For the past two weeks, I’ve not written a word. Okay, I’ve emailed a bunch and Facebooked many a snarky comeback, but I’ve not blogged or written outside of my blogs. In general, I’ve been grumpy, weepy, pensive, and just off. With a bit of thought, plenty of conversation with friends, followed by even more thought, I’ve decided there’s too much on my plate as of late, so I’m scraping some of it off. I’m letting things go.
- Cats. We’ve fostered cats from the Michigan Humane Society for the past three years. As a good friend said, it’s like owning a cat without owning a cat. Specifically, it’s like borrowing (serially, although sometimes in gangs of six tiny beasts) cats. After half a summer without feline companions (travel doesn’t mix with foster care), I was practically running to MHS for a kitty or two. Shockingly, the last thing we needed when starting our homeschooling year was a mother kitten with the runs and four active kittens. Hmm. Two weeks in, the adorable ones and their stinky mom were ready to return, and I declared retirement, at least for the near future. We adopted two gerbils, Brian and Bill, who never climb the curtains, poop in helmets, or chase yarn. Good trade.
- Blogs. In May, I started Asperger’s at Home, my third blog. With a personal goal to write four times a week on each of my three blogs and write for other venues, this increased my self-imposed work load dramatically. I wanted a forum for my posts about Asperger’s, with which my younger son was diagnosed last November. It’s an issue that shapes us all around here, and it seemed to need its own forum. Plus, as I started writing for The Thinking Person’s Guide to Autism, I thought a blog focused solely there would be appropriate. For the summer, I enjoyed the new forum and subject matter. Come the school year, it’s just too much to manage and keep up with my other writing goals. All future posts about autism will find their way either here or on Quarks and Quirks, my homeschooling blog. In retrospect, this wasn’t a hard decision to make, but it did take time to feel comfortable with letting go of that venture.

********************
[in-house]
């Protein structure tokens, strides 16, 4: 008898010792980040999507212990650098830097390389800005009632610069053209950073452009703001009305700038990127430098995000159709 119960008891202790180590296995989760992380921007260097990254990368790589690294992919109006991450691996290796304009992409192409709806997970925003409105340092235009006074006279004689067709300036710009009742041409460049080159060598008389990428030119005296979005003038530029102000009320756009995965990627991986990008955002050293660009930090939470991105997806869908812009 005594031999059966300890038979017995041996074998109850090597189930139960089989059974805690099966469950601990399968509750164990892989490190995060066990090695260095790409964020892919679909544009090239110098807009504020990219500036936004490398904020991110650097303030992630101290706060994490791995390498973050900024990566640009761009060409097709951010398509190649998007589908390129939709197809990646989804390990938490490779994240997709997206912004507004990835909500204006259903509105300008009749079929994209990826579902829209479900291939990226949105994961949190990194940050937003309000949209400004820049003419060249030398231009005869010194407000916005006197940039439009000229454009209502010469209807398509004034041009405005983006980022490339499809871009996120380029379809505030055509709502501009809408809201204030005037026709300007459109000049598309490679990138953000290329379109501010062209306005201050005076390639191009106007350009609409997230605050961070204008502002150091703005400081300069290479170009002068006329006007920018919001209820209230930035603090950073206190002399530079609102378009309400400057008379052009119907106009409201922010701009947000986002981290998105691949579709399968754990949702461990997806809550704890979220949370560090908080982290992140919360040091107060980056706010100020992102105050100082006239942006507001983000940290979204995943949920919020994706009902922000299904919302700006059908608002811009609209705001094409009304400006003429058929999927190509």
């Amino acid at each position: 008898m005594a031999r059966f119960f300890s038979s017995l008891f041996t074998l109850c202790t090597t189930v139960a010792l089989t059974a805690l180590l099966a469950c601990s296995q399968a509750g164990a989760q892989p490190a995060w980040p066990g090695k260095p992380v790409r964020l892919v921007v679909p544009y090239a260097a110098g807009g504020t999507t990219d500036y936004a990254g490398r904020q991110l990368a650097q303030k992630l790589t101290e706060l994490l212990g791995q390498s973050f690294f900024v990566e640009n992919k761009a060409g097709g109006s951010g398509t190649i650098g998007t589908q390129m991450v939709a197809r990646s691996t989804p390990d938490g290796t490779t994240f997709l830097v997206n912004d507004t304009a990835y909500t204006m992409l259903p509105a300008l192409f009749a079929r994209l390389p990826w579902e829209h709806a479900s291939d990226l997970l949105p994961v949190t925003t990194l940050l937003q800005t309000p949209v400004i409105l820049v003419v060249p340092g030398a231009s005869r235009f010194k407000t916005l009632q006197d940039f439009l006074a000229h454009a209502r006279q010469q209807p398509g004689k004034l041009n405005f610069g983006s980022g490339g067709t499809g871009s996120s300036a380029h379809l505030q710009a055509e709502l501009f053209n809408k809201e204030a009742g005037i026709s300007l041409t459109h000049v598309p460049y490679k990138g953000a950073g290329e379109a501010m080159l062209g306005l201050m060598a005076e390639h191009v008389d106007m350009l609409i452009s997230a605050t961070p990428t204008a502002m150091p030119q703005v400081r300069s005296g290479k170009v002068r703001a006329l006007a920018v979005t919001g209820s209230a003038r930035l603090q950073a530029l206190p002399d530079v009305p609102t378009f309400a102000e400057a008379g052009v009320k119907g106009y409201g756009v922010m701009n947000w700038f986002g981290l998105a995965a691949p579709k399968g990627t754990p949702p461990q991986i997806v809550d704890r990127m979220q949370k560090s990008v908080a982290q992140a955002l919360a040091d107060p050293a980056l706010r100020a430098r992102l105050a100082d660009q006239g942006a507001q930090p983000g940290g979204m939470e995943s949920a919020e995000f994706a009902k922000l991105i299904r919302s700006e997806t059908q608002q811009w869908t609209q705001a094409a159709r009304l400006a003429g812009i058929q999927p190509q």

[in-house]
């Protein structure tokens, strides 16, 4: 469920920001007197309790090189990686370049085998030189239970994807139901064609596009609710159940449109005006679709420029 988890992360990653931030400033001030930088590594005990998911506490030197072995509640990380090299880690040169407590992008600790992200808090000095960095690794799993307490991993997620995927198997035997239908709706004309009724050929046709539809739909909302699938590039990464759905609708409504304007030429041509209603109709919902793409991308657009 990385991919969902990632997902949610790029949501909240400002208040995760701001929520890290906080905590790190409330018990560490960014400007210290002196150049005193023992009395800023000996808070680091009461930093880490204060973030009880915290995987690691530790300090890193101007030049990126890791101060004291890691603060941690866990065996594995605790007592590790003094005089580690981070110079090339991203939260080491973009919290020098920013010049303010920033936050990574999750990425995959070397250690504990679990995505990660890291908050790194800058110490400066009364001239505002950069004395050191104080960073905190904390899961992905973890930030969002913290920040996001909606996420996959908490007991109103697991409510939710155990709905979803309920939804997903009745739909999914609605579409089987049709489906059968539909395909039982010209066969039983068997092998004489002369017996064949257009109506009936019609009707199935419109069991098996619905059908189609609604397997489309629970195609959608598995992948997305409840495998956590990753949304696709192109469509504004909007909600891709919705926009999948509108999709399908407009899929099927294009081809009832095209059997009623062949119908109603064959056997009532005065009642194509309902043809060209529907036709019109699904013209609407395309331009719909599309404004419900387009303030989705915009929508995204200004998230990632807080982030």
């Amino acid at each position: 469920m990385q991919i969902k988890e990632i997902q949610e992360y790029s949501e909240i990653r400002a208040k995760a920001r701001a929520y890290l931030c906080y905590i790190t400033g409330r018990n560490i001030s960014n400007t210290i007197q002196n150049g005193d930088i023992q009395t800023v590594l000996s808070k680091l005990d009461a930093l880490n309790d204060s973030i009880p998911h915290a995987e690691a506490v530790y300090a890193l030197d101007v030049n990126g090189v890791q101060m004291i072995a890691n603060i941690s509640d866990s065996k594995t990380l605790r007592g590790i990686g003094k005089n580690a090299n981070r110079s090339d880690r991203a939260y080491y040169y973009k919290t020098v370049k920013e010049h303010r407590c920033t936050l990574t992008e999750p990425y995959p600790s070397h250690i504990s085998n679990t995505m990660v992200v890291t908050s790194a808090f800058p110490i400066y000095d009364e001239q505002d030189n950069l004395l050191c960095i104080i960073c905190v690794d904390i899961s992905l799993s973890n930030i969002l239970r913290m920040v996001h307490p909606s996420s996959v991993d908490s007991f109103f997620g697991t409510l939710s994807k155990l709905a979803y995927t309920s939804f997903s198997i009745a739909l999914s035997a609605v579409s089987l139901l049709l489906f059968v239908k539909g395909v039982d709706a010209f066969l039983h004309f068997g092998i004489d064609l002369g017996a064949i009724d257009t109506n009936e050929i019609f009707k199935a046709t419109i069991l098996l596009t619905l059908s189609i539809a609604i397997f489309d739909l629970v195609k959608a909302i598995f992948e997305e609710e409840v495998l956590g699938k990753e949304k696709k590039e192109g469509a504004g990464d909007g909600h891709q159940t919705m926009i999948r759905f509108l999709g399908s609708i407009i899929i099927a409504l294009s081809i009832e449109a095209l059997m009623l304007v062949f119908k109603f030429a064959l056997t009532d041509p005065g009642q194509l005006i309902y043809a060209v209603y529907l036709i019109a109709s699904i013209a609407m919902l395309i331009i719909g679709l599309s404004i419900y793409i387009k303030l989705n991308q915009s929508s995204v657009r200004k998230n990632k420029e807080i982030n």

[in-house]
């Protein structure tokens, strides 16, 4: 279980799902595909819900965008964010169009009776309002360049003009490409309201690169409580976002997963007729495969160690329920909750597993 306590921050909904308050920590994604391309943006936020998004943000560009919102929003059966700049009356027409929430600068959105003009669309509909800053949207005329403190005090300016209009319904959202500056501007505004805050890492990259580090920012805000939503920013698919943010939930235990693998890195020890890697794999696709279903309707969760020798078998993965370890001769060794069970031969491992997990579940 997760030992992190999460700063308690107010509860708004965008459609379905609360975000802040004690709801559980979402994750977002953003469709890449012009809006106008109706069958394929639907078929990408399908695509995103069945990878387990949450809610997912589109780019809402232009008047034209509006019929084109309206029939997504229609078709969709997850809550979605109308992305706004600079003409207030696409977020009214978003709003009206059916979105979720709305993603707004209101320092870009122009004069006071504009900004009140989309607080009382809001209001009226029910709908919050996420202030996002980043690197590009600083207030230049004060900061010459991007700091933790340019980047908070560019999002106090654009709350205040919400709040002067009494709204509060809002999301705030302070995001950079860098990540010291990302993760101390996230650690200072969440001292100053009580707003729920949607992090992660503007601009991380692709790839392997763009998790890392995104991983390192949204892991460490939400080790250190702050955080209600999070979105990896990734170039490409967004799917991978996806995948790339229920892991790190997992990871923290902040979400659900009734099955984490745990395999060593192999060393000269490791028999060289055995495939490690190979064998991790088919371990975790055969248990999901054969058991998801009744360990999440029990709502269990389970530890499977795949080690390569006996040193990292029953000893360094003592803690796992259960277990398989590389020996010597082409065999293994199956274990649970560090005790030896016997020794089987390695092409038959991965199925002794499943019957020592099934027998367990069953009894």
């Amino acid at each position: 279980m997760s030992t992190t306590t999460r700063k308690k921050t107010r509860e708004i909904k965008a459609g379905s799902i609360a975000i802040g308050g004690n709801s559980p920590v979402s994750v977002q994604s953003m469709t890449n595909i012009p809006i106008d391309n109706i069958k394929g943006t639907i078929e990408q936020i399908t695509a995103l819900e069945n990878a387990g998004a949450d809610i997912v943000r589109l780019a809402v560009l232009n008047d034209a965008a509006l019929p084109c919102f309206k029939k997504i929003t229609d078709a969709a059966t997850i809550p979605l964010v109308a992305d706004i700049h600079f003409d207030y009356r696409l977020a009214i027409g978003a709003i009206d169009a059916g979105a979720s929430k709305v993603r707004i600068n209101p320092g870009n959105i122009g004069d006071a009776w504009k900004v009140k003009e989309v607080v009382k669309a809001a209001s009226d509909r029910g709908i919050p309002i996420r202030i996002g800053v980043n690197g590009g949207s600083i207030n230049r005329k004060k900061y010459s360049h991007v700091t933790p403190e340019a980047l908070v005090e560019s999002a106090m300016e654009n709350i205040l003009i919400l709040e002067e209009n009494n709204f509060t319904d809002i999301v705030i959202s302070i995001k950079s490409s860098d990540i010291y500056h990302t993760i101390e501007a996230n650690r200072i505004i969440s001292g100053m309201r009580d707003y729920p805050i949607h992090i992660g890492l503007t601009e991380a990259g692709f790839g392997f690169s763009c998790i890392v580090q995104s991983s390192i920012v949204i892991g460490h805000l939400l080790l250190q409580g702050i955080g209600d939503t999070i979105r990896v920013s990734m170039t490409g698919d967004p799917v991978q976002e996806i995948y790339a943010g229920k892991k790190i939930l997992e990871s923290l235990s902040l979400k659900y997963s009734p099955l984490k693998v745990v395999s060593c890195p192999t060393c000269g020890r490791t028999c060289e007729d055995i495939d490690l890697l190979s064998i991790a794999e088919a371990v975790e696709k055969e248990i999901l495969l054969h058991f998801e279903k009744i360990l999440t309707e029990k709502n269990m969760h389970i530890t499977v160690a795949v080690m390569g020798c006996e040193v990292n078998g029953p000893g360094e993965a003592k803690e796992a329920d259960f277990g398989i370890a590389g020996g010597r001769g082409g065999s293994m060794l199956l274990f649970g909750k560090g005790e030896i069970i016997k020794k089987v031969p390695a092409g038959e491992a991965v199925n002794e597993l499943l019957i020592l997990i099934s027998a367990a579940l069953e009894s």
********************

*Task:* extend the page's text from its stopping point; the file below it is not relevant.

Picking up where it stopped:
- Martial Arts. I’ve practice Tang Soo Do for over four years, accompanied by my sons. If we stay the course, we (or two-thirds of “we”) should be eligible for black belt testing in March. My older son plans to continue karate after his Black Belt. Our dojo supports a vibrant and ever-growing body of learners working for higher degree black belts, and I admire his dedication to the sport. My younger son remains uncertain about his future with the sport but hints at wanting to try something different. And me? I’m just tired of being in pain. For the most part, it’s the sparring that gets me. On many levels, I object to sparring. Sure, some of my objection is to being punched and kicked. Some is the risk of hurting others accidentally. I’ve accumulated a fair number of bruises and strains over the years from karate class, almost all due to sparring and other self-defense practices. Thanks to an injury sustained outside of the dojo some three years ago, my back takes all sudden movement and jostling quite personally. Simply put, since then, it takes little jarring to produce long-term pain. I’m forty-two. I’m tired of hurting myself and others. I adore the other aspects of the sport — mental discipline, strength, balance, focus, control — but carrying on the rest of my life in more comfort (and with less costly visits to my chiropractor) needs to be a priority. I’ve not found a final solution. Since leaving the sparring behind undoubtedly means never reaching black belt, I’m in a bit of limbo.